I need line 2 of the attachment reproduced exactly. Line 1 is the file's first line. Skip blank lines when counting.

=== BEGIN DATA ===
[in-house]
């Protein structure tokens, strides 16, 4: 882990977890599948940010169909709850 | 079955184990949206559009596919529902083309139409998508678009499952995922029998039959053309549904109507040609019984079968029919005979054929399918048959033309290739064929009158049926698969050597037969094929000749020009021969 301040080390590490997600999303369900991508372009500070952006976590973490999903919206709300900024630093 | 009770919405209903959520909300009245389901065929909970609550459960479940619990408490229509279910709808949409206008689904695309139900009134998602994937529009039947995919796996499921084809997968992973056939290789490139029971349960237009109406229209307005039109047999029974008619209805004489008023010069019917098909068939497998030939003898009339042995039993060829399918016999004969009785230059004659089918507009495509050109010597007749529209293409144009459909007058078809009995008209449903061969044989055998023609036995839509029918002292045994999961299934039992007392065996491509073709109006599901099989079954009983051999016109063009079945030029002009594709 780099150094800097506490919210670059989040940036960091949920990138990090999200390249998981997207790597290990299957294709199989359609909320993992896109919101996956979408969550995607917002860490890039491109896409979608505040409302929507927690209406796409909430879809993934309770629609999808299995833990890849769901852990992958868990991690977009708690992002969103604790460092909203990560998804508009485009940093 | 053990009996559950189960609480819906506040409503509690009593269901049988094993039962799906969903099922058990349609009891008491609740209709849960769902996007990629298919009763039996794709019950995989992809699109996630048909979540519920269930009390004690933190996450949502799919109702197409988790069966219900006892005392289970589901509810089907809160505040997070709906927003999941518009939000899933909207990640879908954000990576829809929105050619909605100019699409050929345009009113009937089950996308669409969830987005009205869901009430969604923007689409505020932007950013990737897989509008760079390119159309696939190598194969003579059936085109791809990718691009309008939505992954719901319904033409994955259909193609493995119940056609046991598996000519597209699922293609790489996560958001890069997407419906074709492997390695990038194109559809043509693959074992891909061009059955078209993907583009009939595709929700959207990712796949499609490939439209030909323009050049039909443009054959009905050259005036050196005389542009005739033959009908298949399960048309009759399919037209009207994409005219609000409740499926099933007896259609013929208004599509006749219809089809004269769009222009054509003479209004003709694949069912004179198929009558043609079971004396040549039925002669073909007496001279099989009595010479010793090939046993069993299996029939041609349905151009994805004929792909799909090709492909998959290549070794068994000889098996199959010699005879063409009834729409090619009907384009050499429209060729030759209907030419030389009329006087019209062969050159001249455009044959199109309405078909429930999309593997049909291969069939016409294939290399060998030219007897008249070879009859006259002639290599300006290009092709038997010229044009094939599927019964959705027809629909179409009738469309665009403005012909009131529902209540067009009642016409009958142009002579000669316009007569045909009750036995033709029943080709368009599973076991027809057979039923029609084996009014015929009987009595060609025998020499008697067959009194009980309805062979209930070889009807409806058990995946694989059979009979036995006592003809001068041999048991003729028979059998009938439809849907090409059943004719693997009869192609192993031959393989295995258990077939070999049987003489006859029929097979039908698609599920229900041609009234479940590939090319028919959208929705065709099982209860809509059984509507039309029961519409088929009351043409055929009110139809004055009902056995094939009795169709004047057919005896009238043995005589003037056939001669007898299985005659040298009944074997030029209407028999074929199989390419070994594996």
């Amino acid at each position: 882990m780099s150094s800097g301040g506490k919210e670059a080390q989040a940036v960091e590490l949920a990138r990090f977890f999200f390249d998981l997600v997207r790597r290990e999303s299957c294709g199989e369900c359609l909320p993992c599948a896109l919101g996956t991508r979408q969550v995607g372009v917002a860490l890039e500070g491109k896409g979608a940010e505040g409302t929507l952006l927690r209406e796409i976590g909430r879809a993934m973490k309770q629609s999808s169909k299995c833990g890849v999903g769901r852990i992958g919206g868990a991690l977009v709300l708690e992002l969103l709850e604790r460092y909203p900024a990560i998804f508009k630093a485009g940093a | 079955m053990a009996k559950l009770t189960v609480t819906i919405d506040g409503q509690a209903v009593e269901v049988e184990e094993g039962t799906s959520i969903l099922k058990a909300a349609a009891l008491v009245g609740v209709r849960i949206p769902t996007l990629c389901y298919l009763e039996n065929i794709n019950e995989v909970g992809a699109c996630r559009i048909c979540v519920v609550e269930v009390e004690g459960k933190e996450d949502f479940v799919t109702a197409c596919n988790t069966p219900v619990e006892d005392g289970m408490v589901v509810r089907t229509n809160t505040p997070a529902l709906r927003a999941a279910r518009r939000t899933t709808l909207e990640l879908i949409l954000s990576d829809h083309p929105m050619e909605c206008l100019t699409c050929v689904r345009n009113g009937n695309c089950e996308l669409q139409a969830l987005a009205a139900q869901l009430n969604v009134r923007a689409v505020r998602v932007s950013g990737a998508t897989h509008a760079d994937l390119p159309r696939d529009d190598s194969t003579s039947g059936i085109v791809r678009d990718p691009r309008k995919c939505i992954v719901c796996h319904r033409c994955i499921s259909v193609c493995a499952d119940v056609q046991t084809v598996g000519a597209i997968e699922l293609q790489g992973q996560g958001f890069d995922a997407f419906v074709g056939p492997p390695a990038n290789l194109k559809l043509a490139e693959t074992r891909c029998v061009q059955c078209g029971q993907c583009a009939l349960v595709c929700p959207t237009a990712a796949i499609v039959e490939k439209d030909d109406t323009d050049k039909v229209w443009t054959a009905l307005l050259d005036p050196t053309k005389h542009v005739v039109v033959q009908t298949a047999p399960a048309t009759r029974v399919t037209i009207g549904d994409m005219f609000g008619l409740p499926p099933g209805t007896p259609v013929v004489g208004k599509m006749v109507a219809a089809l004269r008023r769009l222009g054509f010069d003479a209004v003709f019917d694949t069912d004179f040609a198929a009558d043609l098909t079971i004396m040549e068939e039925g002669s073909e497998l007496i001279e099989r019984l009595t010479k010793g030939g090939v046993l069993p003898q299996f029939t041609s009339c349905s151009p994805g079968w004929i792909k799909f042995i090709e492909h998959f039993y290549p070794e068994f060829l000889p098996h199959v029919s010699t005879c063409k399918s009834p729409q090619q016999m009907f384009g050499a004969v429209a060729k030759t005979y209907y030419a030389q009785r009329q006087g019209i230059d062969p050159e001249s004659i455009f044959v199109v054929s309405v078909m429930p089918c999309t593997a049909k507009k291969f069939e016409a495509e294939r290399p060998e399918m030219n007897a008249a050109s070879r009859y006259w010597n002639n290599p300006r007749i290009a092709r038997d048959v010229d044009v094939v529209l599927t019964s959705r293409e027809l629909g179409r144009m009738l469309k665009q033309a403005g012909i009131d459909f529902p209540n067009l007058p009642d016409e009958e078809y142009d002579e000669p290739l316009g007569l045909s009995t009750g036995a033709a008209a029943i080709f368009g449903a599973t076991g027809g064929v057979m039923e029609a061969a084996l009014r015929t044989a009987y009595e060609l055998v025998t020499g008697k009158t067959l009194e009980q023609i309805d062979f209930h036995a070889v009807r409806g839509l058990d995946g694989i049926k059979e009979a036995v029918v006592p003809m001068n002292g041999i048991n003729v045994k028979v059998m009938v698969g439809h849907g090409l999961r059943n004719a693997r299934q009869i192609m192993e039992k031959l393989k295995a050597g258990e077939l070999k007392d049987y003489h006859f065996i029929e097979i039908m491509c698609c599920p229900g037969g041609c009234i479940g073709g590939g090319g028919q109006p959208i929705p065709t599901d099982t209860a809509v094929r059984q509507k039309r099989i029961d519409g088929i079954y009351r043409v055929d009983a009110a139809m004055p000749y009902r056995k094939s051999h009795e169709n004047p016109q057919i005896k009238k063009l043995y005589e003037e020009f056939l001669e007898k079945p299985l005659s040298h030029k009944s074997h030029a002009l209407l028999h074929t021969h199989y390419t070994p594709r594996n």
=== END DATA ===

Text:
């Protein structure tokens, strides 16, 4: 882990977890599948940010169909709850 | 079955184990949206559009596919529902083309139409998508678009499952995922029998039959053309549904109507040609019984079968029919005979054929399918048959033309290739064929009158049926698969050597037969094929000749020009021969 301040080390590490997600999303369900991508372009500070952006976590973490999903919206709300900024630093 | 009770919405209903959520909300009245389901065929909970609550459960479940619990408490229509279910709808949409206008689904695309139900009134998602994937529009039947995919796996499921084809997968992973056939290789490139029971349960237009109406229209307005039109047999029974008619209805004489008023010069019917098909068939497998030939003898009339042995039993060829399918016999004969009785230059004659089918507009495509050109010597007749529209293409144009459909007058078809009995008209449903061969044989055998023609036995839509029918002292045994999961299934039992007392065996491509073709109006599901099989079954009983051999016109063009079945030029002009594709 780099150094800097506490919210670059989040940036960091949920990138990090999200390249998981997207790597290990299957294709199989359609909320993992896109919101996956979408969550995607917002860490890039491109896409979608505040409302929507927690209406796409909430879809993934309770629609999808299995833990890849769901852990992958868990991690977009708690992002969103604790460092909203990560998804508009485009940093 | 053990009996559950189960609480819906506040409503509690009593269901049988094993039962799906969903099922058990349609009891008491609740209709849960769902996007990629298919009763039996794709019950995989992809699109996630048909979540519920269930009390004690933190996450949502799919109702197409988790069966219900006892005392289970589901509810089907809160505040997070709906927003999941518009939000899933909207990640879908954000990576829809929105050619909605100019699409050929345009009113009937089950996308669409969830987005009205869901009430969604923007689409505020932007950013990737897989509008760079390119159309696939190598194969003579059936085109791809990718691009309008939505992954719901319904033409994955259909193609493995119940056609046991598996000519597209699922293609790489996560958001890069997407419906074709492997390695990038194109559809043509693959074992891909061009059955078209993907583009009939595709929700959207990712796949499609490939439209030909323009050049039909443009054959009905050259005036050196005389542009005739033959009908298949399960048309009759399919037209009207994409005219609000409740499926099933007896259609013929208004599509006749219809089809004269769009222009054509003479209004003709694949069912004179198929009558043609079971004396040549039925002669073909007496001279099989009595010479010793090939046993069993299996029939041609349905151009994805004929792909799909090709492909998959290549070794068994000889098996199959010699005879063409009834729409090619009907384009050499429209060729030759209907030419030389009329006087019209062969050159001249455009044959199109309405078909429930999309593997049909291969069939016409294939290399060998030219007897008249070879009859006259002639290599300006290009092709038997010229044009094939599927019964959705027809629909179409009738469309665009403005012909009131529902209540067009009642016409009958142009002579000669316009007569045909009750036995033709029943080709368009599973076991027809057979039923029609084996009014015929009987009595060609025998020499008697067959009194009980309805062979209930070889009807409806058990995946694989059979009979036995006592003809001068041999048991003729028979059998009938439809849907090409059943004719693997009869192609192993031959393989295995258990077939070999049987003489006859029929097979039908698609599920229900041609009234479940590939090319028919959208929705065709099982209860809509059984509507039309029961519409088929009351043409055929009110139809004055009902056995094939009795169709004047057919005896009238043995005589003037056939001669007898299985005659040298009944074997030029209407028999074929199989390419070994594996």